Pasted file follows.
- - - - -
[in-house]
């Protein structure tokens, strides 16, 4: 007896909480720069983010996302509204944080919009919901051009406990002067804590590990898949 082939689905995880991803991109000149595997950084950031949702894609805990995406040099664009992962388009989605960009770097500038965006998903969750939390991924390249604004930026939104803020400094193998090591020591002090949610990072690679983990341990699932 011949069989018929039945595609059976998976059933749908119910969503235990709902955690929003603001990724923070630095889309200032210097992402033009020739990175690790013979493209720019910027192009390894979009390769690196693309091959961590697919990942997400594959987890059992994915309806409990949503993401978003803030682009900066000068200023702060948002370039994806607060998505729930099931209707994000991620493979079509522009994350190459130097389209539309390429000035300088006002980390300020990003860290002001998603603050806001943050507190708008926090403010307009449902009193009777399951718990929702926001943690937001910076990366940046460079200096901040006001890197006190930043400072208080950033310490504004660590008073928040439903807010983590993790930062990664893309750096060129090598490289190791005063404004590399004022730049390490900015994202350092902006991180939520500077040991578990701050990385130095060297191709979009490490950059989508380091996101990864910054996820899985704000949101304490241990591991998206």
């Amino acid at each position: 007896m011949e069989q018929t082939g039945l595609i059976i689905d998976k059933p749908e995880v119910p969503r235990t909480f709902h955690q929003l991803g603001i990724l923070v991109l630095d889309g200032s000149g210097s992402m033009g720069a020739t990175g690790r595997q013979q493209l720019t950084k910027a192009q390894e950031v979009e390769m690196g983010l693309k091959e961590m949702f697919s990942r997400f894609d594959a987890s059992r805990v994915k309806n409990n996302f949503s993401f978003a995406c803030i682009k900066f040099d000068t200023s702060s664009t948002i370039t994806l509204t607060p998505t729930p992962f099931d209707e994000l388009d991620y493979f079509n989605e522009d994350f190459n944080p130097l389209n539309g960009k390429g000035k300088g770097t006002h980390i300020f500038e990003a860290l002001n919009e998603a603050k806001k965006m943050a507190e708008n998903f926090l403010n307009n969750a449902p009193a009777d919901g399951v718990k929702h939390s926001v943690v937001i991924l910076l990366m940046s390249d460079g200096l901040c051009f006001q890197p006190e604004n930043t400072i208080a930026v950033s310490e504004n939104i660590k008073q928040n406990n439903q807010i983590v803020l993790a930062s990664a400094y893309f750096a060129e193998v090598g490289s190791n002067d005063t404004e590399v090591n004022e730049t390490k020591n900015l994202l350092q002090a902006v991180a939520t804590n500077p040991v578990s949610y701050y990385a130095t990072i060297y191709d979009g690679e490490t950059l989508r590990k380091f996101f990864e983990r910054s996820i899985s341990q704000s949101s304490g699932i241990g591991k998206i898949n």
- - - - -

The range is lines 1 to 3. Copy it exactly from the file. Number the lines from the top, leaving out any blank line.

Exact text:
[in-house]
């Protein structure tokens, strides 16, 4: 007896909480720069983010996302509204944080919009919901051009406990002067804590590990898949 082939689905995880991803991109000149595997950084950031949702894609805990995406040099664009992962388009989605960009770097500038965006998903969750939390991924390249604004930026939104803020400094193998090591020591002090949610990072690679983990341990699932 011949069989018929039945595609059976998976059933749908119910969503235990709902955690929003603001990724923070630095889309200032210097992402033009020739990175690790013979493209720019910027192009390894979009390769690196693309091959961590697919990942997400594959987890059992994915309806409990949503993401978003803030682009900066000068200023702060948002370039994806607060998505729930099931209707994000991620493979079509522009994350190459130097389209539309390429000035300088006002980390300020990003860290002001998603603050806001943050507190708008926090403010307009449902009193009777399951718990929702926001943690937001910076990366940046460079200096901040006001890197006190930043400072208080950033310490504004660590008073928040439903807010983590993790930062990664893309750096060129090598490289190791005063404004590399004022730049390490900015994202350092902006991180939520500077040991578990701050990385130095060297191709979009490490950059989508380091996101990864910054996820899985704000949101304490241990591991998206």
């Amino acid at each position: 007896m011949e069989q018929t082939g039945l595609i059976i689905d998976k059933p749908e995880v119910p969503r235990t909480f709902h955690q929003l991803g603001i990724l923070v991109l630095d889309g200032s000149g210097s992402m033009g720069a020739t990175g690790r595997q013979q493209l720019t950084k910027a192009q390894e950031v979009e390769m690196g983010l693309k091959e961590m949702f697919s990942r997400f894609d594959a987890s059992r805990v994915k309806n409990n996302f949503s993401f978003a995406c803030i682009k900066f040099d000068t200023s702060s664009t948002i370039t994806l509204t607060p998505t729930p992962f099931d209707e994000l388009d991620y493979f079509n989605e522009d994350f190459n944080p130097l389209n539309g960009k390429g000035k300088g770097t006002h980390i300020f500038e990003a860290l002001n919009e998603a603050k806001k965006m943050a507190e708008n998903f926090l403010n307009n969750a449902p009193a009777d919901g399951v718990k929702h939390s926001v943690v937001i991924l910076l990366m940046s390249d460079g200096l901040c051009f006001q890197p006190e604004n930043t400072i208080a930026v950033s310490e504004n939104i660590k008073q928040n406990n439903q807010i983590v803020l993790a930062s990664a400094y893309f750096a060129e193998v090598g490289s190791n002067d005063t404004e590399v090591n004022e730049t390490k020591n900015l994202l350092q002090a902006v991180a939520t804590n500077p040991v578990s949610y701050y990385a130095t990072i060297y191709d979009g690679e490490t950059l989508r590990k380091f996101f990864e983990r910054s996820i899985s341990q704000s949101s304490g699932i241990g591991k998206i898949n």